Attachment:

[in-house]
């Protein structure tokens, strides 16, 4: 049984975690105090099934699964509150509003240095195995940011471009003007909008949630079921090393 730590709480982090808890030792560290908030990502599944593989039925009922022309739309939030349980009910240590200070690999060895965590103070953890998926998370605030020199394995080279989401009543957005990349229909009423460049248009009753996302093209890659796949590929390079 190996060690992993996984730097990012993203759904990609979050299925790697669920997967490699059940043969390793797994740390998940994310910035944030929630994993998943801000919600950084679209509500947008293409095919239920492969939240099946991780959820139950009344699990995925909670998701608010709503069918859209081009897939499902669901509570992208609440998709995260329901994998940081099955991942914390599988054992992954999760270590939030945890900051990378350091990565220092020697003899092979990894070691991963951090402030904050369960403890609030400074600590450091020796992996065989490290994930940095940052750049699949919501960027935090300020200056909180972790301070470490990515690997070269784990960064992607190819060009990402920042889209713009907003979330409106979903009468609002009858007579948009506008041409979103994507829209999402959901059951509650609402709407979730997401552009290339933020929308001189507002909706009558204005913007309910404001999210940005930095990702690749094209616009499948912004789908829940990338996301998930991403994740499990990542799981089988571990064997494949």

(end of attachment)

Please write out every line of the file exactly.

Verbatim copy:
[in-house]
């Protein structure tokens, strides 16, 4: 049984975690105090099934699964509150509003240095195995940011471009003007909008949630079921090393 730590709480982090808890030792560290908030990502599944593989039925009922022309739309939030349980009910240590200070690999060895965590103070953890998926998370605030020199394995080279989401009543957005990349229909009423460049248009009753996302093209890659796949590929390079 190996060690992993996984730097990012993203759904990609979050299925790697669920997967490699059940043969390793797994740390998940994310910035944030929630994993998943801000919600950084679209509500947008293409095919239920492969939240099946991780959820139950009344699990995925909670998701608010709503069918859209081009897939499902669901509570992208609440998709995260329901994998940081099955991942914390599988054992992954999760270590939030945890900051990378350091990565220092020697003899092979990894070691991963951090402030904050369960403890609030400074600590450091020796992996065989490290994930940095940052750049699949919501960027935090300020200056909180972790301070470490990515690997070269784990960064992607190819060009990402920042889209713009907003979330409106979903009468609002009858007579948009506008041409979103994507829209999402959901059951509650609402709407979730997401552009290339933020929308001189507002909706009558204005913007309910404001999210940005930095990702690749094209616009499948912004789908829940990338996301998930991403994740499990990542799981089988571990064997494949």